6 April 2009

Ironies of Lord Hoffmann...

Per the Spectator, and in response (albeit briskly) to the fragrant Subrosa this section of Lord Hoffmann's lecture to the Judicial Studies Board is worth "throwing a kilt on". I might, if I can stir a bit from my lethargy later, reflect further on the points Lord Hoffman raises about the European Convention on Human Rights and the prevailing style of the European Court of Human Right's caselaw - but the gammy-eyed humour of the following passage is worth emphasising right away...
"It is therefore hardly surprising that to the people of the United Kingdom, this judicial body does not enjoy the constitutional legitimacy which the people of the United States accord to their Supreme Court. This is not an expression of populist Euroscepticism. Whatever one may say about the wisdom or even correctness of decisions of the Court of Justice in Luxembourg, no one can criticise their legitimacy in laying down uniform rules for the European Union in those areas which fall within the scope of the Treaty. But the Convention does not give the Strasbourg court equivalent legitimacy. As the case law shows, there is virtually no aspect of our legal system, from land law to social security to torts to consumer contracts, which is not arguably touched at some point by human rights. But we have not surrendered our sovereignty over all these matters. We remain an independent nation with its own legal system, evolved over centuries of constitutional struggle and pragmatic change. I do not suggest belief that the United Kingdom’s legal system is perfect but I do argue that detailed decisions about how it could be improved should be made in London, either by our democratic institutions or by judicial bodies which, like the Supreme Court of the United States, are integral with our own society and respected as such."

With our kailyard and robust Scottish sensibilities firmly in hand, what are we to make of this? Laws made in London? One nation? The United-Kingdom legal system? Tsk tsk, dear fellow. Consult your Act of Union. For those who are less familiar with the set-up visa vie Scottish appeals - you can worm your way down to London for civil matters, but not not criminal causes. This man has sat on Scottish appeals. As he would not doubt, tiresomely remind us, he lectures here from a position of some 'expertise'. Even his categories snatched from "our legal system" are resolutely, stoutly English - we Scots lawyerly type referring in general not to "land law" but the law of real property, while the Anglo-Norman insistence on "torts" are mellifluously latinised in Scottish cases, as "delicts" - from the Roman law category meaning, loosely, "wrongs".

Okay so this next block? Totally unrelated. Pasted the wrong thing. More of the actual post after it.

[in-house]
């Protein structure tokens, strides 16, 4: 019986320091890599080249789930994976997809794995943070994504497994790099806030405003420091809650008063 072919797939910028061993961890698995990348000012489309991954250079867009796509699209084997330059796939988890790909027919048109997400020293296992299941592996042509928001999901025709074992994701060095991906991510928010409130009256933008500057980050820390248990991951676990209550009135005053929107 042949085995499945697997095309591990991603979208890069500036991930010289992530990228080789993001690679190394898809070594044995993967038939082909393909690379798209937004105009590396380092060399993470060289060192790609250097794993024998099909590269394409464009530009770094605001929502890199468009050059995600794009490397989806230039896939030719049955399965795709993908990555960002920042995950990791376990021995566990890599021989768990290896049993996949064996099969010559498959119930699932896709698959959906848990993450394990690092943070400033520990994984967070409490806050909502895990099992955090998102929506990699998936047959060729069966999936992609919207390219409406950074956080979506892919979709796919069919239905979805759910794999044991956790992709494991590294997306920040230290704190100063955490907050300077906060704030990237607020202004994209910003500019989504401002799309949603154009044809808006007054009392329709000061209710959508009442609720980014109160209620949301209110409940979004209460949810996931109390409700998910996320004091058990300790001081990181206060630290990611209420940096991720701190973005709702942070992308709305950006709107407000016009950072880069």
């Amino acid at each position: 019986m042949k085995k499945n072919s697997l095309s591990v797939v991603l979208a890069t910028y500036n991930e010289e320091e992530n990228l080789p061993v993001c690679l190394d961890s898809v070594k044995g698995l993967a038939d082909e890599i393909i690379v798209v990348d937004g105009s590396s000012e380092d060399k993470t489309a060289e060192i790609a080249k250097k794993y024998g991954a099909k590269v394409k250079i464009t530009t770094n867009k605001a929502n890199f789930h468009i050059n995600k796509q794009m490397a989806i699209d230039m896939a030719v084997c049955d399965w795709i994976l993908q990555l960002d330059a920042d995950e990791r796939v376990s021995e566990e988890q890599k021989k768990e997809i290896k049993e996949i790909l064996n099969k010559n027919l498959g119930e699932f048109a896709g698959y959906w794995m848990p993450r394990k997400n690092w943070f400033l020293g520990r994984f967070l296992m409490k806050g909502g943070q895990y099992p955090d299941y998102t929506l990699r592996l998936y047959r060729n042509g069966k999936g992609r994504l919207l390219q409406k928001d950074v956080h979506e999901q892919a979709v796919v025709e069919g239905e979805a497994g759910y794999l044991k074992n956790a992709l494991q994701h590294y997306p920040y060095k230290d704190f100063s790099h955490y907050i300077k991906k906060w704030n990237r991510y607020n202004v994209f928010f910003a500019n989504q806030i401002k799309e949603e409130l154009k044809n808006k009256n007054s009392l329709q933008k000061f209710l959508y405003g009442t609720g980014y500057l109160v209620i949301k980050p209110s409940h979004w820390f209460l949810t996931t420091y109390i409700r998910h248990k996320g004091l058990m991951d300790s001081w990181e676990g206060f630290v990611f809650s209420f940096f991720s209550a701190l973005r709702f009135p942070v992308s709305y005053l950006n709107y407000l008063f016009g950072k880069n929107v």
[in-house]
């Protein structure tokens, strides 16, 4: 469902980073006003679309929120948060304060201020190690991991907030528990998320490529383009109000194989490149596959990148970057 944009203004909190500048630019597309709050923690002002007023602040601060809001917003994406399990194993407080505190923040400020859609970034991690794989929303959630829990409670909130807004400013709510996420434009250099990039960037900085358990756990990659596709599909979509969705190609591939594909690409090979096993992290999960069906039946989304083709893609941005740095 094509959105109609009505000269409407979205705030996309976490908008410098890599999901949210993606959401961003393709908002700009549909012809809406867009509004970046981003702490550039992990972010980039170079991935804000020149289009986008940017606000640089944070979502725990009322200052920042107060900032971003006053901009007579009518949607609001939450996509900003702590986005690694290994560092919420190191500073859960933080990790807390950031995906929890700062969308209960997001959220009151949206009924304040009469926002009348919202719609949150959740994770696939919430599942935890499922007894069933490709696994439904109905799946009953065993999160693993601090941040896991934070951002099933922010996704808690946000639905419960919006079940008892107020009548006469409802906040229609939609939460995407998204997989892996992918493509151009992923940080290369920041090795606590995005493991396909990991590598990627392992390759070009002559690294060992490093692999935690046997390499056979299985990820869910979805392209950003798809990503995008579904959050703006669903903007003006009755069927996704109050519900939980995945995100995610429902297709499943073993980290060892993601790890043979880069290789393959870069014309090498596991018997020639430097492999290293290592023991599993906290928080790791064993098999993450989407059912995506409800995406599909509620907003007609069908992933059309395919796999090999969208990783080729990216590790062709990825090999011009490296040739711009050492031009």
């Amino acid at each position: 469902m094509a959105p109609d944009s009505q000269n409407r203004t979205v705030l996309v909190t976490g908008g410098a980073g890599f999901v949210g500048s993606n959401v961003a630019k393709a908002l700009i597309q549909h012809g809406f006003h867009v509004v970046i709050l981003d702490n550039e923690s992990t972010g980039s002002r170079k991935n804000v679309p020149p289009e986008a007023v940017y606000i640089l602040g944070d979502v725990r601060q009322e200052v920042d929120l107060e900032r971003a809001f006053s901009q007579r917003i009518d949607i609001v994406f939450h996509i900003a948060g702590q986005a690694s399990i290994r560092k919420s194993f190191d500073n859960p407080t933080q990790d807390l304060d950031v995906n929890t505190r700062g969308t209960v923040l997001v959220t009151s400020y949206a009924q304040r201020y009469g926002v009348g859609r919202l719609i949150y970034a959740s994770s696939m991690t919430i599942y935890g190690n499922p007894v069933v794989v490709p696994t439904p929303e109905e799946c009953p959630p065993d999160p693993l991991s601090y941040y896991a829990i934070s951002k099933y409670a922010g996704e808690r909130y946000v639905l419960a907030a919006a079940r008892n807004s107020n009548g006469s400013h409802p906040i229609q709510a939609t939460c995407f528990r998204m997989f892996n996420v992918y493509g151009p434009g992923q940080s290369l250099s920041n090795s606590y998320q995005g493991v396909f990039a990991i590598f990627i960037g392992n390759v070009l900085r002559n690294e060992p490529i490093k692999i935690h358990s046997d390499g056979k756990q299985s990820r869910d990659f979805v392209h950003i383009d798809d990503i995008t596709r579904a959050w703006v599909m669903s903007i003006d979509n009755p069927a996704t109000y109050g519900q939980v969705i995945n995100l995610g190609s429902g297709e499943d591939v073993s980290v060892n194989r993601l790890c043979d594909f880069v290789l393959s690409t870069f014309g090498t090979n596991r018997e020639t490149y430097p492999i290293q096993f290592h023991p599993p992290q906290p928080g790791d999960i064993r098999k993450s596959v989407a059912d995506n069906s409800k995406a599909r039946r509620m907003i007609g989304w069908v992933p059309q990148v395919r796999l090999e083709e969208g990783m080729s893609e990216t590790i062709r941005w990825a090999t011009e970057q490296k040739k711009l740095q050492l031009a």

Ask any Scots lawyer - and they will provide you with examples of "the Hoff" and his cronies cheerfully and blithely ignoring the Scottish "law of the land" in the House of Lords, imposing some imagined English alternative in Scotland- or brainlessly, as he has done, in this wee speech of his - override the significance of the point altogether by cheerfully failing to mention Scotland's distinctiveness and alterity. And don't lets get ourselves worked up about Londinium as the universal hump of legitimacy - that crumpet is far too tedious to bear buttering up further.

During none of this did old Hoffie seem to bat the slightest eyelid. Now he idiotically ignores the complexity of our internal domestic life while bemoaning just such a sticky turn in others.

This smells like special pleading to me - however sympathetic I might be to some of his reflections - a sort of internal squabble between elite priesthoods each totting about their relics claiming that they represent the true volksgeist of a people. I'm not terrifically attached to the magic spirit of Scots law - indeed in particular areas we could do with a bit of English contingency and open handedness. Yet these aren't just wee errors which a smudge and a splash of tipex might fix - they betoken an attitude which prevails in the House of Lords - which I find it a bit rich in the telling. Vintage House of Lords comment from Hoffmann here, complaining about the treatment meted out to his imaginary space, as he diddyishly is in the very process of doing towards others.

Hardly First Class analysis, is it?


  1. Excellent Lallands. My only problem with courts is are they ever just? Not that I've had much experience of them of course but it still seems, as it has done for many a year, to be one person's interpretation against another's. Yes I know I'm seriously lacking in knowledge on this subject but I have enjoyed reading your argument.

  2. I've posted an Update and linked to this. You appear to have excellent knowledge of Europe and its structure. Could you think about doing a post laying out the modern Europe and also giving your opinion on the Lisbon Treaty? That would be a treat for people like myself who become more confused each day.

  3. It's worrying that the House of Lords lacks knowledge of, never mind respect for, our legal system. Time that it didn't exist of course, (the Lors that is) and certainly time that it had nothing at all to do with Scotland. Interesting post. Thank you.